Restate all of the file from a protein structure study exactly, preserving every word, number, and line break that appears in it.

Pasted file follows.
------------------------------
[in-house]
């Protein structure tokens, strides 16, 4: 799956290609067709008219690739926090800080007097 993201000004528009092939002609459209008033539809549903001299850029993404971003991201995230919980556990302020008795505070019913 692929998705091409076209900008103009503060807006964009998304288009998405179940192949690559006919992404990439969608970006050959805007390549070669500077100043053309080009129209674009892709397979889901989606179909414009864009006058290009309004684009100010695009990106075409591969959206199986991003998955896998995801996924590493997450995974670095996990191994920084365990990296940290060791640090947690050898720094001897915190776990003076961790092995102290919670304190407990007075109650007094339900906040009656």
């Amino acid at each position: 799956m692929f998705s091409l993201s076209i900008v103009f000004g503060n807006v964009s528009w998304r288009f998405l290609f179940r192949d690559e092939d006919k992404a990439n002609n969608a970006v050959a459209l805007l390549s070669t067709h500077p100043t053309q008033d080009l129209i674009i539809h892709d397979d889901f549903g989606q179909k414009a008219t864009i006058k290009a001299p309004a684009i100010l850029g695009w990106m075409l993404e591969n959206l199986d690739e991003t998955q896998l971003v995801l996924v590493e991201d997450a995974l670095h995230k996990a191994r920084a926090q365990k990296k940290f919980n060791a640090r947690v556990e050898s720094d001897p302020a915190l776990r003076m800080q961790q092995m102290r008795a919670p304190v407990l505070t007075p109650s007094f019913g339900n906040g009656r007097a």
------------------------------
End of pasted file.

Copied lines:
[in-house]
């Protein structure tokens, strides 16, 4: 799956290609067709008219690739926090800080007097 993201000004528009092939002609459209008033539809549903001299850029993404971003991201995230919980556990302020008795505070019913 692929998705091409076209900008103009503060807006964009998304288009998405179940192949690559006919992404990439969608970006050959805007390549070669500077100043053309080009129209674009892709397979889901989606179909414009864009006058290009309004684009100010695009990106075409591969959206199986991003998955896998995801996924590493997450995974670095996990191994920084365990990296940290060791640090947690050898720094001897915190776990003076961790092995102290919670304190407990007075109650007094339900906040009656």
């Amino acid at each position: 799956m692929f998705s091409l993201s076209i900008v103009f000004g503060n807006v964009s528009w998304r288009f998405l290609f179940r192949d690559e092939d006919k992404a990439n002609n969608a970006v050959a459209l805007l390549s070669t067709h500077p100043t053309q008033d080009l129209i674009i539809h892709d397979d889901f549903g989606q179909k414009a008219t864009i006058k290009a001299p309004a684009i100010l850029g695009w990106m075409l993404e591969n959206l199986d690739e991003t998955q896998l971003v995801l996924v590493e991201d997450a995974l670095h995230k996990a191994r920084a926090q365990k990296k940290f919980n060791a640090r947690v556990e050898s720094d001897p302020a915190l776990r003076m800080q961790q092995m102290r008795a919670p304190v407990l505070t007075p109650s007094f019913g339900n906040g009656r007097a």